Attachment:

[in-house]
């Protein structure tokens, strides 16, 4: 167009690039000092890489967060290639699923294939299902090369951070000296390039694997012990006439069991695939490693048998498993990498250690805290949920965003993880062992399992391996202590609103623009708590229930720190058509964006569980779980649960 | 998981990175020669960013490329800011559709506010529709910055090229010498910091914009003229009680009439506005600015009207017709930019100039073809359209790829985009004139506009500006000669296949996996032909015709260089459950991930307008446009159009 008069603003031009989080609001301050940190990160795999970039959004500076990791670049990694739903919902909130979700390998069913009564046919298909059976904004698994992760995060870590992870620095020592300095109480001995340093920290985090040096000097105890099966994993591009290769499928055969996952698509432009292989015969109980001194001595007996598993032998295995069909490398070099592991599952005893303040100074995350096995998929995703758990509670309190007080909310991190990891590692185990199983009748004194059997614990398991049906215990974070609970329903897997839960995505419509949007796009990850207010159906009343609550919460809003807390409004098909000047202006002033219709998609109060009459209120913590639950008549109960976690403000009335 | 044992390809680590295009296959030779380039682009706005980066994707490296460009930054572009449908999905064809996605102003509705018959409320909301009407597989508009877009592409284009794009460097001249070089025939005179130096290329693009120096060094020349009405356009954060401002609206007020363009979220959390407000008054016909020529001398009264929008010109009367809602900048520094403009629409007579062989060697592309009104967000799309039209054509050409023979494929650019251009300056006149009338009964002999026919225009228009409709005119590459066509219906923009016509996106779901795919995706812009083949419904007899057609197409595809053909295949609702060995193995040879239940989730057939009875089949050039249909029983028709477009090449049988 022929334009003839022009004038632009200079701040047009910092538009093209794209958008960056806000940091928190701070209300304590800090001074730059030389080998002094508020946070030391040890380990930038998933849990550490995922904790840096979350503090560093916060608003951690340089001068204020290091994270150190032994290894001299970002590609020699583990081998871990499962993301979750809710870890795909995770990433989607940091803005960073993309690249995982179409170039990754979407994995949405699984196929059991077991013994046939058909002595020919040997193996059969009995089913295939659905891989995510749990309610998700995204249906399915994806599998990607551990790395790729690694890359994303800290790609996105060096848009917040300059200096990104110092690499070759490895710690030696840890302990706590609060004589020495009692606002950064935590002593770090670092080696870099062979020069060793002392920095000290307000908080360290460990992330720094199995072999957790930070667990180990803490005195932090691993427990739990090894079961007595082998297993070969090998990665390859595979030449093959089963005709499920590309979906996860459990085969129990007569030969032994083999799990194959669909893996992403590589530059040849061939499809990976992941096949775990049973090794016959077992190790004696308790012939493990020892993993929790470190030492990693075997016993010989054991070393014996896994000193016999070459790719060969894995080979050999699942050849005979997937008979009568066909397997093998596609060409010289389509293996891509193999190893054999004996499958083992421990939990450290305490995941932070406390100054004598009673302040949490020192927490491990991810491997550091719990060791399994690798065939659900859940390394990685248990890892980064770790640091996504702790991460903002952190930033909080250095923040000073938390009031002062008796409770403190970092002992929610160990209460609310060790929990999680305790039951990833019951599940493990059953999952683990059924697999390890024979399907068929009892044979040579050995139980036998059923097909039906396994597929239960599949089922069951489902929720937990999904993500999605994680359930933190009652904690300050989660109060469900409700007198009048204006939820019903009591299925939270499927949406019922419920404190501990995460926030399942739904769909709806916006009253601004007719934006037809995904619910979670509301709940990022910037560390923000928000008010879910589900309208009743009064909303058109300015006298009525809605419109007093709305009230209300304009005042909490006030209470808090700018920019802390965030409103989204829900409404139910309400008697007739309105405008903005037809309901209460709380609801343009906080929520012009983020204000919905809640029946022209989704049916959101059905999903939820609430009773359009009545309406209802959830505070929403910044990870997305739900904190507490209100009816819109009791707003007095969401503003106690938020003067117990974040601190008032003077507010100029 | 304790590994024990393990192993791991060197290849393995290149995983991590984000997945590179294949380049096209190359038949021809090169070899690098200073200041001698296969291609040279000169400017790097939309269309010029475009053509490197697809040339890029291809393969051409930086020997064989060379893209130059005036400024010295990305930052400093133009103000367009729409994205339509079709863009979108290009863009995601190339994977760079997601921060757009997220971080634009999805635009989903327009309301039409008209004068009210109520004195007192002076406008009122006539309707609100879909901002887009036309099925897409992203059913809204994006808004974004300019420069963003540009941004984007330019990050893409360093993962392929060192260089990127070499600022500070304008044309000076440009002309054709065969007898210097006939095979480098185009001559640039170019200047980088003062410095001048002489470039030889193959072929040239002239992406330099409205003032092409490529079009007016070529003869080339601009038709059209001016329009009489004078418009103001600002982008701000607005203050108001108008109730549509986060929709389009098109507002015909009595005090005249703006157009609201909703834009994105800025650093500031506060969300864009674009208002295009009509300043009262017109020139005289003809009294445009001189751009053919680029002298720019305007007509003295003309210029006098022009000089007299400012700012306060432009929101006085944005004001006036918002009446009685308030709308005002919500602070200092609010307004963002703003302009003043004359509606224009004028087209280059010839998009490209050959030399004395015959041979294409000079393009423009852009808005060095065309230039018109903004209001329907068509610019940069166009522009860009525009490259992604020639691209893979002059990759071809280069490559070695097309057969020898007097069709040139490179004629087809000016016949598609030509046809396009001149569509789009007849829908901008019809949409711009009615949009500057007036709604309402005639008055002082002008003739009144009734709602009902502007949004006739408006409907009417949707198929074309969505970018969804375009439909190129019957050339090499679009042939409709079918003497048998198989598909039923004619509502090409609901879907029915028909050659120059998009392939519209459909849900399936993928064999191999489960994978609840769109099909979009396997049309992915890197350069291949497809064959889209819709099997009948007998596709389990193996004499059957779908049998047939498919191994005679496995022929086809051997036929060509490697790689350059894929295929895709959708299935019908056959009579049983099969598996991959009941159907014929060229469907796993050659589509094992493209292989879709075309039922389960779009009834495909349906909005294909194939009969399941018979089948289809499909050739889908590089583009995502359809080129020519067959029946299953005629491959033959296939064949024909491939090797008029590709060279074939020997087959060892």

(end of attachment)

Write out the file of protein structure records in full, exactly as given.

[in-house]
């Protein structure tokens, strides 16, 4: 167009690039000092890489967060290639699923294939299902090369951070000296390039694997012990006439069991695939490693048998498993990498250690805290949920965003993880062992399992391996202590609103623009708590229930720190058509964006569980779980649960 | 998981990175020669960013490329800011559709506010529709910055090229010498910091914009003229009680009439506005600015009207017709930019100039073809359209790829985009004139506009500006000669296949996996032909015709260089459950991930307008446009159009 008069603003031009989080609001301050940190990160795999970039959004500076990791670049990694739903919902909130979700390998069913009564046919298909059976904004698994992760995060870590992870620095020592300095109480001995340093920290985090040096000097105890099966994993591009290769499928055969996952698509432009292989015969109980001194001595007996598993032998295995069909490398070099592991599952005893303040100074995350096995998929995703758990509670309190007080909310991190990891590692185990199983009748004194059997614990398991049906215990974070609970329903897997839960995505419509949007796009990850207010159906009343609550919460809003807390409004098909000047202006002033219709998609109060009459209120913590639950008549109960976690403000009335 | 044992390809680590295009296959030779380039682009706005980066994707490296460009930054572009449908999905064809996605102003509705018959409320909301009407597989508009877009592409284009794009460097001249070089025939005179130096290329693009120096060094020349009405356009954060401002609206007020363009979220959390407000008054016909020529001398009264929008010109009367809602900048520094403009629409007579062989060697592309009104967000799309039209054509050409023979494929650019251009300056006149009338009964002999026919225009228009409709005119590459066509219906923009016509996106779901795919995706812009083949419904007899057609197409595809053909295949609702060995193995040879239940989730057939009875089949050039249909029983028709477009090449049988 022929334009003839022009004038632009200079701040047009910092538009093209794209958008960056806000940091928190701070209300304590800090001074730059030389080998002094508020946070030391040890380990930038998933849990550490995922904790840096979350503090560093916060608003951690340089001068204020290091994270150190032994290894001299970002590609020699583990081998871990499962993301979750809710870890795909995770990433989607940091803005960073993309690249995982179409170039990754979407994995949405699984196929059991077991013994046939058909002595020919040997193996059969009995089913295939659905891989995510749990309610998700995204249906399915994806599998990607551990790395790729690694890359994303800290790609996105060096848009917040300059200096990104110092690499070759490895710690030696840890302990706590609060004589020495009692606002950064935590002593770090670092080696870099062979020069060793002392920095000290307000908080360290460990992330720094199995072999957790930070667990180990803490005195932090691993427990739990090894079961007595082998297993070969090998990665390859595979030449093959089963005709499920590309979906996860459990085969129990007569030969032994083999799990194959669909893996992403590589530059040849061939499809990976992941096949775990049973090794016959077992190790004696308790012939493990020892993993929790470190030492990693075997016993010989054991070393014996896994000193016999070459790719060969894995080979050999699942050849005979997937008979009568066909397997093998596609060409010289389509293996891509193999190893054999004996499958083992421990939990450290305490995941932070406390100054004598009673302040949490020192927490491990991810491997550091719990060791399994690798065939659900859940390394990685248990890892980064770790640091996504702790991460903002952190930033909080250095923040000073938390009031002062008796409770403190970092002992929610160990209460609310060790929990999680305790039951990833019951599940493990059953999952683990059924697999390890024979399907068929009892044979040579050995139980036998059923097909039906396994597929239960599949089922069951489902929720937990999904993500999605994680359930933190009652904690300050989660109060469900409700007198009048204006939820019903009591299925939270499927949406019922419920404190501990995460926030399942739904769909709806916006009253601004007719934006037809995904619910979670509301709940990022910037560390923000928000008010879910589900309208009743009064909303058109300015006298009525809605419109007093709305009230209300304009005042909490006030209470808090700018920019802390965030409103989204829900409404139910309400008697007739309105405008903005037809309901209460709380609801343009906080929520012009983020204000919905809640029946022209989704049916959101059905999903939820609430009773359009009545309406209802959830505070929403910044990870997305739900904190507490209100009816819109009791707003007095969401503003106690938020003067117990974040601190008032003077507010100029 | 304790590994024990393990192993791991060197290849393995290149995983991590984000997945590179294949380049096209190359038949021809090169070899690098200073200041001698296969291609040279000169400017790097939309269309010029475009053509490197697809040339890029291809393969051409930086020997064989060379893209130059005036400024010295990305930052400093133009103000367009729409994205339509079709863009979108290009863009995601190339994977760079997601921060757009997220971080634009999805635009989903327009309301039409008209004068009210109520004195007192002076406008009122006539309707609100879909901002887009036309099925897409992203059913809204994006808004974004300019420069963003540009941004984007330019990050893409360093993962392929060192260089990127070499600022500070304008044309000076440009002309054709065969007898210097006939095979480098185009001559640039170019200047980088003062410095001048002489470039030889193959072929040239002239992406330099409205003032092409490529079009007016070529003869080339601009038709059209001016329009009489004078418009103001600002982008701000607005203050108001108008109730549509986060929709389009098109507002015909009595005090005249703006157009609201909703834009994105800025650093500031506060969300864009674009208002295009009509300043009262017109020139005289003809009294445009001189751009053919680029002298720019305007007509003295003309210029006098022009000089007299400012700012306060432009929101006085944005004001006036918002009446009685308030709308005002919500602070200092609010307004963002703003302009003043004359509606224009004028087209280059010839998009490209050959030399004395015959041979294409000079393009423009852009808005060095065309230039018109903004209001329907068509610019940069166009522009860009525009490259992604020639691209893979002059990759071809280069490559070695097309057969020898007097069709040139490179004629087809000016016949598609030509046809396009001149569509789009007849829908901008019809949409711009009615949009500057007036709604309402005639008055002082002008003739009144009734709602009902502007949004006739408006409907009417949707198929074309969505970018969804375009439909190129019957050339090499679009042939409709079918003497048998198989598909039923004619509502090409609901879907029915028909050659120059998009392939519209459909849900399936993928064999191999489960994978609840769109099909979009396997049309992915890197350069291949497809064959889209819709099997009948007998596709389990193996004499059957779908049998047939498919191994005679496995022929086809051997036929060509490697790689350059894929295929895709959708299935019908056959009579049983099969598996991959009941159907014929060229469907796993050659589509094992493209292989879709075309039922389960779009009834495909349906909005294909194939009969399941018979089948289809499909050739889908590089583009995502359809080129020519067959029946299953005629491959033959296939064949024909491939090797008029590709060279074939020997087959060892």